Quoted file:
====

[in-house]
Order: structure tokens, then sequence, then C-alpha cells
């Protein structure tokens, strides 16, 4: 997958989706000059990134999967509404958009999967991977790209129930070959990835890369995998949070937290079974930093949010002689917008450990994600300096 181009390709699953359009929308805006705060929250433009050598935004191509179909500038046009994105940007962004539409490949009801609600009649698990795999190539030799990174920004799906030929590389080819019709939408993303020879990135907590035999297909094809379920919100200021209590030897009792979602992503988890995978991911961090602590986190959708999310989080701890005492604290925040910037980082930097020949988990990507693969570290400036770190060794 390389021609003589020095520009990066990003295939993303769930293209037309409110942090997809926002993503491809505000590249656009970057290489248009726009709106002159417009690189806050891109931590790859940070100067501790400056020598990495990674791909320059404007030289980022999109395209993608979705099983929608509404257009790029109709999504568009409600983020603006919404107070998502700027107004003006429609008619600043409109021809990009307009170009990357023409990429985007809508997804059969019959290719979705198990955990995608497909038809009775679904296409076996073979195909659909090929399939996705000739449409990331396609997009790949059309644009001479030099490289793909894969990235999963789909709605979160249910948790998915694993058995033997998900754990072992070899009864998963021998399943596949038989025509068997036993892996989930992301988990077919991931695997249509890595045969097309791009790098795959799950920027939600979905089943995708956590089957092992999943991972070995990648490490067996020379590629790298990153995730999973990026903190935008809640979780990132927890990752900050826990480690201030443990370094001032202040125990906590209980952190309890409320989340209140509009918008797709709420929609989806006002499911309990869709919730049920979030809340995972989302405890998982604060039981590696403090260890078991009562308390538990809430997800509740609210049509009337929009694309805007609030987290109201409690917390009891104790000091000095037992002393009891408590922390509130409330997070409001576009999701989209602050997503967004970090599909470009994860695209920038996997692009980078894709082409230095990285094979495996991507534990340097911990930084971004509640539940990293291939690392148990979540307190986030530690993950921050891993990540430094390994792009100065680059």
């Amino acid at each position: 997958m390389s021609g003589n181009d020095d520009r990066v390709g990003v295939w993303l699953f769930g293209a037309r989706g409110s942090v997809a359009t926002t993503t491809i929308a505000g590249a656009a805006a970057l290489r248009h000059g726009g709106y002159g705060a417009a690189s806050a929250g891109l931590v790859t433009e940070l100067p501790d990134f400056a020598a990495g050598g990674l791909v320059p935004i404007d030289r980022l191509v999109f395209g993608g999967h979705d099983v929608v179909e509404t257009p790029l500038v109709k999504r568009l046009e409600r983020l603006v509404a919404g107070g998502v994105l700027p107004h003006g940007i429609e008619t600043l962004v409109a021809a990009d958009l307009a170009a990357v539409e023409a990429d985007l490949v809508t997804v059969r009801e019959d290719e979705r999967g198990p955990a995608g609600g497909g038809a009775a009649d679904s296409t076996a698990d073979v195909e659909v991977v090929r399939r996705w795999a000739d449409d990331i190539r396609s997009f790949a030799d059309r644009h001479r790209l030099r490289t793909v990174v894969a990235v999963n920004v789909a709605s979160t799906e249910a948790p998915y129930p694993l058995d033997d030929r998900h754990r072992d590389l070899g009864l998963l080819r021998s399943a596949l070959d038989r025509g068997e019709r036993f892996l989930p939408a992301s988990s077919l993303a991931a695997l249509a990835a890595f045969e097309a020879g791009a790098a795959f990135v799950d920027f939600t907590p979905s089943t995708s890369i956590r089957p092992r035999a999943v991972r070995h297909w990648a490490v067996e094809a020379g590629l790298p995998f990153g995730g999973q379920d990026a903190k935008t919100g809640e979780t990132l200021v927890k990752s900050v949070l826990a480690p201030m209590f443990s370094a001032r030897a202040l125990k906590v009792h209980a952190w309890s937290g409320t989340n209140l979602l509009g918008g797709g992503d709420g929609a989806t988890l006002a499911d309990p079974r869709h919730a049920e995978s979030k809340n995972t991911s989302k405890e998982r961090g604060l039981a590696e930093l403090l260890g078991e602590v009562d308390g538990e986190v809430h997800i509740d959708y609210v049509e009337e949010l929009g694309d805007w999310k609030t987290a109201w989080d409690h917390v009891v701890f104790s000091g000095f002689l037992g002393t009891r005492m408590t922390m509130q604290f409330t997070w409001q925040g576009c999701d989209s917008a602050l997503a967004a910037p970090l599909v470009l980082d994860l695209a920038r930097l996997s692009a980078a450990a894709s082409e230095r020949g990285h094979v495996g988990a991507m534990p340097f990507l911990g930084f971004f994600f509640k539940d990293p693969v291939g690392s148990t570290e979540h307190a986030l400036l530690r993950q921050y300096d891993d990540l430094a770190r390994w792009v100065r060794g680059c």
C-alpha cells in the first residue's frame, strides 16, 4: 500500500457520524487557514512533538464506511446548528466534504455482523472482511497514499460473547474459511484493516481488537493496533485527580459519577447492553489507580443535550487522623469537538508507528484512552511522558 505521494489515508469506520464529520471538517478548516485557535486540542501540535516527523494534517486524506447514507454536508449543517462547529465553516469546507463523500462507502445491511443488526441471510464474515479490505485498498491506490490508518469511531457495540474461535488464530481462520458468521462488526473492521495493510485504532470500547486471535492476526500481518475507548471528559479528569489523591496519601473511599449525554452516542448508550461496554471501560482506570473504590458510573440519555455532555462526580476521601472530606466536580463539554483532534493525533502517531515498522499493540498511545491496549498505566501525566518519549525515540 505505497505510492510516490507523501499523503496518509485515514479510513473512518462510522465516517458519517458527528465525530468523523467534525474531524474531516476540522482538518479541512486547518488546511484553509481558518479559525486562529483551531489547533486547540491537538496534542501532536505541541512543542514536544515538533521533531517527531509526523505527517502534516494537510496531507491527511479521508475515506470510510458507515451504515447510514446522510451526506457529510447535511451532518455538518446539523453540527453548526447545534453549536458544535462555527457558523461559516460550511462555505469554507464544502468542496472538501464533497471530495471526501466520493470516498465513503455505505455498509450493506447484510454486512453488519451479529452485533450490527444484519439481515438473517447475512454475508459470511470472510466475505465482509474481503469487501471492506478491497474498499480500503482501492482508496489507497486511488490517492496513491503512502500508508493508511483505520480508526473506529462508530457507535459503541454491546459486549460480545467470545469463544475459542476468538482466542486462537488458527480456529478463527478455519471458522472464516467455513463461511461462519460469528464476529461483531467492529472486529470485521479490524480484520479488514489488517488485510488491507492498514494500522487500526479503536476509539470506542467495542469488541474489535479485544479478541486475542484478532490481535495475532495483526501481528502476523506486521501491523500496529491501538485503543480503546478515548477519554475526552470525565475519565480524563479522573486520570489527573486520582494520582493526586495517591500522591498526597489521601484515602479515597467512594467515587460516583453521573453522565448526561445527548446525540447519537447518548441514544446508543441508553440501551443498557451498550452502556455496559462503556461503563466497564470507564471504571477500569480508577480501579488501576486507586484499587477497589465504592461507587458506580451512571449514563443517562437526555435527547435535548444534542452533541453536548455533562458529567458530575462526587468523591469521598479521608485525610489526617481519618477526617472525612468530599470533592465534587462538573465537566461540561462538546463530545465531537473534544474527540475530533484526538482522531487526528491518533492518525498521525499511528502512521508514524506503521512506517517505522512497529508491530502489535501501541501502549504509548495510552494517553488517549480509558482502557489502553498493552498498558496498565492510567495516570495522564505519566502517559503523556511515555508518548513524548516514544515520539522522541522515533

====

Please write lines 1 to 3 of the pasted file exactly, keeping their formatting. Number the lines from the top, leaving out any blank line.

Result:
[in-house]
Order: structure tokens, then sequence, then C-alpha cells
């Protein structure tokens, strides 16, 4: 997958989706000059990134999967509404958009999967991977790209129930070959990835890369995998949070937290079974930093949010002689917008450990994600300096 181009390709699953359009929308805006705060929250433009050598935004191509179909500038046009994105940007962004539409490949009801609600009649698990795999190539030799990174920004799906030929590389080819019709939408993303020879990135907590035999297909094809379920919100200021209590030897009792979602992503988890995978991911961090602590986190959708999310989080701890005492604290925040910037980082930097020949988990990507693969570290400036770190060794 390389021609003589020095520009990066990003295939993303769930293209037309409110942090997809926002993503491809505000590249656009970057290489248009726009709106002159417009690189806050891109931590790859940070100067501790400056020598990495990674791909320059404007030289980022999109395209993608979705099983929608509404257009790029109709999504568009409600983020603006919404107070998502700027107004003006429609008619600043409109021809990009307009170009990357023409990429985007809508997804059969019959290719979705198990955990995608497909038809009775679904296409076996073979195909659909090929399939996705000739449409990331396609997009790949059309644009001479030099490289793909894969990235999963789909709605979160249910948790998915694993058995033997998900754990072992070899009864998963021998399943596949038989025509068997036993892996989930992301988990077919991931695997249509890595045969097309791009790098795959799950920027939600979905089943995708956590089957092992999943991972070995990648490490067996020379590629790298990153995730999973990026903190935008809640979780990132927890990752900050826990480690201030443990370094001032202040125990906590209980952190309890409320989340209140509009918008797709709420929609989806006002499911309990869709919730049920979030809340995972989302405890998982604060039981590696403090260890078991009562308390538990809430997800509740609210049509009337929009694309805007609030987290109201409690917390009891104790000091000095037992002393009891408590922390509130409330997070409001576009999701989209602050997503967004970090599909470009994860695209920038996997692009980078894709082409230095990285094979495996991507534990340097911990930084971004509640539940990293291939690392148990979540307190986030530690993950921050891993990540430094390994792009100065680059």